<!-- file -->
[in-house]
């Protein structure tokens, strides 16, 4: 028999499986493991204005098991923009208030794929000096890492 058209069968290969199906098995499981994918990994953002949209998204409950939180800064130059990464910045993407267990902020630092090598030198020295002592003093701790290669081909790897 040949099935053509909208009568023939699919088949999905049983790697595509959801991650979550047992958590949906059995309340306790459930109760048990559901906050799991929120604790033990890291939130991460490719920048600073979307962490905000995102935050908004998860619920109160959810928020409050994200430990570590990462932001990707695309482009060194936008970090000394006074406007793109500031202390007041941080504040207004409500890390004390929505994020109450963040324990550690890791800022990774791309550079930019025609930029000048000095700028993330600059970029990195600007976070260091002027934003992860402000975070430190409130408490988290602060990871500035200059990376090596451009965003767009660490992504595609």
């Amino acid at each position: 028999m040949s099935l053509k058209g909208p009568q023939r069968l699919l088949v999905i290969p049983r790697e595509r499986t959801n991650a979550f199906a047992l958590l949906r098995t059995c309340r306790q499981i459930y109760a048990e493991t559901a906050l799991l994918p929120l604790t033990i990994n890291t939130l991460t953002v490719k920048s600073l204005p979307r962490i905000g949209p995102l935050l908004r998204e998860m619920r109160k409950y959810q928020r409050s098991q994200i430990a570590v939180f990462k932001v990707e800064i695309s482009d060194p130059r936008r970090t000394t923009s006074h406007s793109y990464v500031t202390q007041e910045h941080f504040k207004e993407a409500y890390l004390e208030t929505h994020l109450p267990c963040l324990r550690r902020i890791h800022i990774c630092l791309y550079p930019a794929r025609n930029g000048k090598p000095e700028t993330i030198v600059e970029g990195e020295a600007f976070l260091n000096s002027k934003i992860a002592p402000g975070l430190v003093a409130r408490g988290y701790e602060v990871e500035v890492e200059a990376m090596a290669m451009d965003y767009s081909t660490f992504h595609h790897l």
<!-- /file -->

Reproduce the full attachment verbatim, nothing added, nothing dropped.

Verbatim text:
[in-house]
């Protein structure tokens, strides 16, 4: 028999499986493991204005098991923009208030794929000096890492 058209069968290969199906098995499981994918990994953002949209998204409950939180800064130059990464910045993407267990902020630092090598030198020295002592003093701790290669081909790897 040949099935053509909208009568023939699919088949999905049983790697595509959801991650979550047992958590949906059995309340306790459930109760048990559901906050799991929120604790033990890291939130991460490719920048600073979307962490905000995102935050908004998860619920109160959810928020409050994200430990570590990462932001990707695309482009060194936008970090000394006074406007793109500031202390007041941080504040207004409500890390004390929505994020109450963040324990550690890791800022990774791309550079930019025609930029000048000095700028993330600059970029990195600007976070260091002027934003992860402000975070430190409130408490988290602060990871500035200059990376090596451009965003767009660490992504595609």
């Amino acid at each position: 028999m040949s099935l053509k058209g909208p009568q023939r069968l699919l088949v999905i290969p049983r790697e595509r499986t959801n991650a979550f199906a047992l958590l949906r098995t059995c309340r306790q499981i459930y109760a048990e493991t559901a906050l799991l994918p929120l604790t033990i990994n890291t939130l991460t953002v490719k920048s600073l204005p979307r962490i905000g949209p995102l935050l908004r998204e998860m619920r109160k409950y959810q928020r409050s098991q994200i430990a570590v939180f990462k932001v990707e800064i695309s482009d060194p130059r936008r970090t000394t923009s006074h406007s793109y990464v500031t202390q007041e910045h941080f504040k207004e993407a409500y890390l004390e208030t929505h994020l109450p267990c963040l324990r550690r902020i890791h800022i990774c630092l791309y550079p930019a794929r025609n930029g000048k090598p000095e700028t993330i030198v600059e970029g990195e020295a600007f976070l260091n000096s002027k934003i992860a002592p402000g975070l430190v003093a409130r408490g988290y701790e602060v990871e500035v890492e200059a990376m090596a290669m451009d965003y767009s081909t660490f992504h595609h790897l």